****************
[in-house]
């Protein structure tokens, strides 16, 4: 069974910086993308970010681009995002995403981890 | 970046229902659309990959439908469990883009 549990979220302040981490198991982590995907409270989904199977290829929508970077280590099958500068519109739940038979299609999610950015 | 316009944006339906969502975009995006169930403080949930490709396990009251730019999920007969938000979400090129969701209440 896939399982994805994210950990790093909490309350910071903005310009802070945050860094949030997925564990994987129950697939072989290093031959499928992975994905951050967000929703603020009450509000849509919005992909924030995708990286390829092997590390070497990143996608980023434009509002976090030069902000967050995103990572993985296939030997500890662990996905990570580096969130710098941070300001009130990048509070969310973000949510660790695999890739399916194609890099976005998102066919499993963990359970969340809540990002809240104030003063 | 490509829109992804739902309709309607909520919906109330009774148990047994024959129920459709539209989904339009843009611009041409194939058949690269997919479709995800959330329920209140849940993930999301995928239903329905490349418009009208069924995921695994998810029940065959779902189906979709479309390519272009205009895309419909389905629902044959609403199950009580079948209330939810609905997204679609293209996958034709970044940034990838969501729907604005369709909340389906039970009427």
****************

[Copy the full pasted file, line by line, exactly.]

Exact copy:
[in-house]
């Protein structure tokens, strides 16, 4: 069974910086993308970010681009995002995403981890 | 970046229902659309990959439908469990883009 549990979220302040981490198991982590995907409270989904199977290829929508970077280590099958500068519109739940038979299609999610950015 | 316009944006339906969502975009995006169930403080949930490709396990009251730019999920007969938000979400090129969701209440 896939399982994805994210950990790093909490309350910071903005310009802070945050860094949030997925564990994987129950697939072989290093031959499928992975994905951050967000929703603020009450509000849509919005992909924030995708990286390829092997590390070497990143996608980023434009509002976090030069902000967050995103990572993985296939030997500890662990996905990570580096969130710098941070300001009130990048509070969310973000949510660790695999890739399916194609890099976005998102066919499993963990359970969340809540990002809240104030003063 | 490509829109992804739902309709309607909520919906109330009774148990047994024959129920459709539209989904339009843009611009041409194939058949690269997919479709995800959330329920209140849940993930999301995928239903329905490349418009009208069924995921695994998810029940065959779902189906979709479309390519272009205009895309419909389905629902044959609403199950009580079948209330939810609905997204679609293209996958034709970044940034990838969501729907604005369709909340389906039970009427």